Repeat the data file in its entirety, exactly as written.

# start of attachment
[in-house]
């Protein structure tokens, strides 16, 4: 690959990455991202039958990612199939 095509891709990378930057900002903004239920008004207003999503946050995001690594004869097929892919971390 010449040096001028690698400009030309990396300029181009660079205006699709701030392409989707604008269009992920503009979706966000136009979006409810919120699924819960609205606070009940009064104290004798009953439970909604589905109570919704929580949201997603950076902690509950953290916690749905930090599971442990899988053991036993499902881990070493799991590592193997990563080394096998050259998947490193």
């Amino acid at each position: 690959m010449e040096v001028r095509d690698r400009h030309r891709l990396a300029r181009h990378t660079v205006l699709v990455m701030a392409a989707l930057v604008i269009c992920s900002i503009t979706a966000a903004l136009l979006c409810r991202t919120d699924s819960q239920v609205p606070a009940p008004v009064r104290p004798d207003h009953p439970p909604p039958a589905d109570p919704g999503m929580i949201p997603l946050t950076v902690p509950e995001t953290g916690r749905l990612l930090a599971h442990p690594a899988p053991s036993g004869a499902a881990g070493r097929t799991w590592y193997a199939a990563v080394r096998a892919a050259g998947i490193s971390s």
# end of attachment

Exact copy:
[in-house]
């Protein structure tokens, strides 16, 4: 690959990455991202039958990612199939 095509891709990378930057900002903004239920008004207003999503946050995001690594004869097929892919971390 010449040096001028690698400009030309990396300029181009660079205006699709701030392409989707604008269009992920503009979706966000136009979006409810919120699924819960609205606070009940009064104290004798009953439970909604589905109570919704929580949201997603950076902690509950953290916690749905930090599971442990899988053991036993499902881990070493799991590592193997990563080394096998050259998947490193």
């Amino acid at each position: 690959m010449e040096v001028r095509d690698r400009h030309r891709l990396a300029r181009h990378t660079v205006l699709v990455m701030a392409a989707l930057v604008i269009c992920s900002i503009t979706a966000a903004l136009l979006c409810r991202t919120d699924s819960q239920v609205p606070a009940p008004v009064r104290p004798d207003h009953p439970p909604p039958a589905d109570p919704g999503m929580i949201p997603l946050t950076v902690p509950e995001t953290g916690r749905l990612l930090a599971h442990p690594a899988p053991s036993g004869a499902a881990g070493r097929t799991w590592y193997a199939a990563v080394r096998a892919a050259g998947i490193s971390s």